where [w.sup.i.sub.t] is the weight of the particle [x.sup.i.sub.t]. In the tracking, the particle weights are dynamically updated according to the likelihood of the particle [x.sup.i.sub.t] as

[w.sup.i.sub.t] = [w.sup.i.sub.t-1]p([y.sup.i.sub.t] | [x.sup.i.sub.t]), (3)

where p([y.sup.i.sub.t] | [x.sup.i.sub.t]) is the likelihood function of particle [x.sup.i.sub.t], which is introduced in (15).

2.1. Target Representations. In existing algorithm, a target candidate is represented by a linear combination of a set of target templates. These templates are usually generated from tracking results in previous frames. There are some noises and uncertain information in these templates due to complicated appearance variations. These tracking algorithms are not robust to drastic variations. Thus, in our tracking algorithm, a target candidate is approximately represented by the atoms of a learnt dictionary.

Based on a learnt dictionary D = [[d.sub.1], [d.sub.2], ..., [d.sub.n]], a target candidate y is approximately represented as

y = [d.sub.1][[alpha].sub.1] + [d.sub.2][[alpha].sub.2] + ... + [d.sub.n][[alpha].sub.n], (4)

where D = [[d.sub.1], [d.sub.2], ..., [d.sub.n]] is a learnt dictionary. [d.sub.i] is an atom of the learnt dictionary D. n is the number of the atoms. [alpha] = [[[[alpha].sub.1], [[alpha].sub.2], ..., [[alpha].sub.n]].sup.T] [member of] [R.sup.n] is the coefficient of the dictionary D. The dictionary coefficient [alpha] is evaluated by solving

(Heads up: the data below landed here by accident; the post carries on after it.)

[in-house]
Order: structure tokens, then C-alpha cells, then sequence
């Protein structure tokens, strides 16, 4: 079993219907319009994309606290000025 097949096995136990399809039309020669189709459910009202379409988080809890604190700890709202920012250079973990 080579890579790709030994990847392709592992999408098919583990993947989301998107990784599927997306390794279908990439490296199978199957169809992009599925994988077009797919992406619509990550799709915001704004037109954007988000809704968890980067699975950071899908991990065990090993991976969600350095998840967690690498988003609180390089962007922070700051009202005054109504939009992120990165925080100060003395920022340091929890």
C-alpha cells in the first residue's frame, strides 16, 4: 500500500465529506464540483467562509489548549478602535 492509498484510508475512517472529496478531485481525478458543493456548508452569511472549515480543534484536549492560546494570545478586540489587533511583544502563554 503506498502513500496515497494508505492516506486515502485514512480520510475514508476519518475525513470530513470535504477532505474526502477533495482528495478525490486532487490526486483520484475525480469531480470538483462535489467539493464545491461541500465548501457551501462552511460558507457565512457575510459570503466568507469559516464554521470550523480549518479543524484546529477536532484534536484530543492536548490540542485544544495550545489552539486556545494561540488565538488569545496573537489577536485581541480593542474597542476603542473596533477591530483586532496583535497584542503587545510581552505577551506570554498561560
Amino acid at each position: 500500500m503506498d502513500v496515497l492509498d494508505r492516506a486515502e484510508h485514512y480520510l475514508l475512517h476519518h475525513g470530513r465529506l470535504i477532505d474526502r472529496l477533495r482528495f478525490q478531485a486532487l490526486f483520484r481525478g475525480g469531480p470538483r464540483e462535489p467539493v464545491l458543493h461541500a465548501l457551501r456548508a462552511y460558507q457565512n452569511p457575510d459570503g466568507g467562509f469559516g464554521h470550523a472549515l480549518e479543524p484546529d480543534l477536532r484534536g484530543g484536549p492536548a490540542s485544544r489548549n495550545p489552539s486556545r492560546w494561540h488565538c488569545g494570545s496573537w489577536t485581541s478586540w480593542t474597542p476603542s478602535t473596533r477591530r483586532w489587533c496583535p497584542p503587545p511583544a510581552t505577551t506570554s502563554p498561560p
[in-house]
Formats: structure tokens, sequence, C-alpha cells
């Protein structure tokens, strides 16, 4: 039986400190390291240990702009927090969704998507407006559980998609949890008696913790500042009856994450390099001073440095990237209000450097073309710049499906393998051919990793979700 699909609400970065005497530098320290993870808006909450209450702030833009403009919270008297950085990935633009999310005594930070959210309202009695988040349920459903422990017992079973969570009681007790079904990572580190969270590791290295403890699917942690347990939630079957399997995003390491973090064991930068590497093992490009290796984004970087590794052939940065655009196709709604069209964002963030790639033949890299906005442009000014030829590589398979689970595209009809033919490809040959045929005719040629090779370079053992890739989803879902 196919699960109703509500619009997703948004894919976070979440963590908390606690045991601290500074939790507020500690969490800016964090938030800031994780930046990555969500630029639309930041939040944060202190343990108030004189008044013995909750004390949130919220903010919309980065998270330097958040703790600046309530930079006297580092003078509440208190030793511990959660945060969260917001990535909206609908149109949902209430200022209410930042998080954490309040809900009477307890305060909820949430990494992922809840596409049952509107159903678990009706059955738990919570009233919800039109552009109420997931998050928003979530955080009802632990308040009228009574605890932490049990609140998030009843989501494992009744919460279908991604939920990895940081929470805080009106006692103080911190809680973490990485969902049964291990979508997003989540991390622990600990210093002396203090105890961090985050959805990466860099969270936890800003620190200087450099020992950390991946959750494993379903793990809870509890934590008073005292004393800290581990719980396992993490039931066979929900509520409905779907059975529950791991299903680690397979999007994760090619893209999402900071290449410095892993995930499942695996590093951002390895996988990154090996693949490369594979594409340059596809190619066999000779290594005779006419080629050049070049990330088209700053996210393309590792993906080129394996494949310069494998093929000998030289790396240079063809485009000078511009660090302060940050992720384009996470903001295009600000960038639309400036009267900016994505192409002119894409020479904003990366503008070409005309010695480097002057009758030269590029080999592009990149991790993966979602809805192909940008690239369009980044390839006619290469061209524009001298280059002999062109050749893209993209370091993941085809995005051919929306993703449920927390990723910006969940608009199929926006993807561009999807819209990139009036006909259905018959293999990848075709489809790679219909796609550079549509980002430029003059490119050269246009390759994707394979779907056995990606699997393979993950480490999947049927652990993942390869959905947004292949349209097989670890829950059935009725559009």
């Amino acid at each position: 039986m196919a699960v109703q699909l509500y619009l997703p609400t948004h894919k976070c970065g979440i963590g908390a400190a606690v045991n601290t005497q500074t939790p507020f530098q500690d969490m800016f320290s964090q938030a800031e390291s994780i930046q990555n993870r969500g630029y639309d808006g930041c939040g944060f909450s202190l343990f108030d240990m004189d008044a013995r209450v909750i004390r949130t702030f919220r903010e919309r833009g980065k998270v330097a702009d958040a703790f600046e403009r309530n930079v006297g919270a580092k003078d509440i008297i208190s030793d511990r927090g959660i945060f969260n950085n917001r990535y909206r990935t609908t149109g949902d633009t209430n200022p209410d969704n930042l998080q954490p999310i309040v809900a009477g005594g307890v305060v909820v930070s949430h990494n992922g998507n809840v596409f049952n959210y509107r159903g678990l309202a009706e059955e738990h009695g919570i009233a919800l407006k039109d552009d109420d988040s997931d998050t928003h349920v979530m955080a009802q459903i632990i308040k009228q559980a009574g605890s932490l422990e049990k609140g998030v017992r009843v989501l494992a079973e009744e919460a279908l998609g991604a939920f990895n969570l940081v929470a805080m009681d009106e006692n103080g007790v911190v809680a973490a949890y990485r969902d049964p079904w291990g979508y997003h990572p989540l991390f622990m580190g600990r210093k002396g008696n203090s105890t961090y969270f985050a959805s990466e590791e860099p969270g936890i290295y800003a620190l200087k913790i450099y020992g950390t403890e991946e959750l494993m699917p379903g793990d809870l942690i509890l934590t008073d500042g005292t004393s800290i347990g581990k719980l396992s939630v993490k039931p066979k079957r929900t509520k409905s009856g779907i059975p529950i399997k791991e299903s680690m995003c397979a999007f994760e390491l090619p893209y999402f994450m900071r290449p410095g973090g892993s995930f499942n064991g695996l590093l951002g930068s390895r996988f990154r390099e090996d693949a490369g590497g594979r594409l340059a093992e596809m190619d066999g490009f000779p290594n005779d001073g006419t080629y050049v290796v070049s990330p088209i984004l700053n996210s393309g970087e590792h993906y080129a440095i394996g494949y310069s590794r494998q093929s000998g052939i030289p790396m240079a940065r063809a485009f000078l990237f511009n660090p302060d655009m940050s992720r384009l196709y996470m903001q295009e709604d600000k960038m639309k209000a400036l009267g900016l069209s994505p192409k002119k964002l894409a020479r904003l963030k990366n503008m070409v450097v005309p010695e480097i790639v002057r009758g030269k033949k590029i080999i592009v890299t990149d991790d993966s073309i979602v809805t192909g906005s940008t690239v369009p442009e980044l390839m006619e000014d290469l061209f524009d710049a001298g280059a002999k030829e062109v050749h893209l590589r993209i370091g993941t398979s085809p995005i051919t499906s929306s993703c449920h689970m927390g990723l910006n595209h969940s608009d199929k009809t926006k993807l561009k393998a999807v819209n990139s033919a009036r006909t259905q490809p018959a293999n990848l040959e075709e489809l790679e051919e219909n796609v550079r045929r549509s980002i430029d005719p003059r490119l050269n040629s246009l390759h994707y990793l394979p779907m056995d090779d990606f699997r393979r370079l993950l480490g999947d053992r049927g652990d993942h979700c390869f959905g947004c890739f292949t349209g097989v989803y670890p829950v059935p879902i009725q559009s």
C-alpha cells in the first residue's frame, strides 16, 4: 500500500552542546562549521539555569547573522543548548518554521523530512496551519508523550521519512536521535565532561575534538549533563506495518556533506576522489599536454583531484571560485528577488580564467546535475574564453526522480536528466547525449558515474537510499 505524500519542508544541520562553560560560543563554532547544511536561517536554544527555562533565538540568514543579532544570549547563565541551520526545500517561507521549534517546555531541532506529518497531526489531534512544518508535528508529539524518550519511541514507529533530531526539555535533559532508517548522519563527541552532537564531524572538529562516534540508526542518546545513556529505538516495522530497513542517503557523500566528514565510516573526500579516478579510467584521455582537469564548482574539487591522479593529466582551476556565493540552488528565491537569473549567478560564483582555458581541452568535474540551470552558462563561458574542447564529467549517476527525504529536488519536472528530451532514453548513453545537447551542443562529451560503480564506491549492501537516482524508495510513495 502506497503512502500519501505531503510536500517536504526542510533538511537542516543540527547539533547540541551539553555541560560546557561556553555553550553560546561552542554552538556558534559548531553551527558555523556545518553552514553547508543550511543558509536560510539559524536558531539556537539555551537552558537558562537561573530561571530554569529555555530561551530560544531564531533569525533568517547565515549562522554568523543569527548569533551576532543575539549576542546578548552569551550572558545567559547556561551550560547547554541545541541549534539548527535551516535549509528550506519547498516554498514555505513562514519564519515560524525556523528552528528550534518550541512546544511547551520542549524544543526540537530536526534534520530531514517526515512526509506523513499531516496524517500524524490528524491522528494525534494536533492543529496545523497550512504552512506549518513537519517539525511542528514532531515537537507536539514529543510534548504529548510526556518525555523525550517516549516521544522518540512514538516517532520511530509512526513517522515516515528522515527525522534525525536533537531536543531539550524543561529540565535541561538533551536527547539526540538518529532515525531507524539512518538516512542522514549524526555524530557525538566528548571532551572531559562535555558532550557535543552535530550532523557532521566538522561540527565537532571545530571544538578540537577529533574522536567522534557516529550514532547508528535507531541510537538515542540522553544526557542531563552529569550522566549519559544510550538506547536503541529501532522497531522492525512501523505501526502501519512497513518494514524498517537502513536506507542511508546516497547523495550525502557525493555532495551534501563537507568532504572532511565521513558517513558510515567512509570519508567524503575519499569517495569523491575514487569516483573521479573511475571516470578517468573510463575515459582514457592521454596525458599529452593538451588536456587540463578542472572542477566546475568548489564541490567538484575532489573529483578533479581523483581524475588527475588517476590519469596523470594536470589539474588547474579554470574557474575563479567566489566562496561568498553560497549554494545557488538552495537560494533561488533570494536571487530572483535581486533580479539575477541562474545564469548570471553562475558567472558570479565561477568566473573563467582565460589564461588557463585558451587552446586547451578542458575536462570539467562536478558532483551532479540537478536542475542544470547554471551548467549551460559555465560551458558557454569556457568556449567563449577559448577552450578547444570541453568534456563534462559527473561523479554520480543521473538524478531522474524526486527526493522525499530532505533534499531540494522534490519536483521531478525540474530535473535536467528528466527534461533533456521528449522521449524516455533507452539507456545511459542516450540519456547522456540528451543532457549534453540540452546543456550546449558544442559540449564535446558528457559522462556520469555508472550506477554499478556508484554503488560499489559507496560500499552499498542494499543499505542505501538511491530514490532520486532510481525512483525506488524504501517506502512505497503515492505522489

[mathematical expression not reproducible] (5)

where a are the coefficient vector for the target candidate y associated with a learnt dictionary D.

2.2. Dictionary Learning. In existing tracking algorithms, target candidates are represented by target templates, which are some tracking results from previous frames. To improve the tracking performance, we use a learnt dictionary to approximately represent target candidates.

Denote by T = [[t.sub.1], [t.sub.2], ..., [t.sub.n]] the set of training samples. Denote by V the coding vector matrix of training samples T over D, i.e., T = DV. The learnt dictionary should have discriminative capability and can adapt to learn appearance variations like partial occlusions, nonrigid deformation, illumination variations, and so on. Based on the learnt dictionary, a stable target representation model is obtained. Motivated by a dictionary learning method [30], we use a discriminative dictionary learning model as

[mathematical expression not reproducible] (6)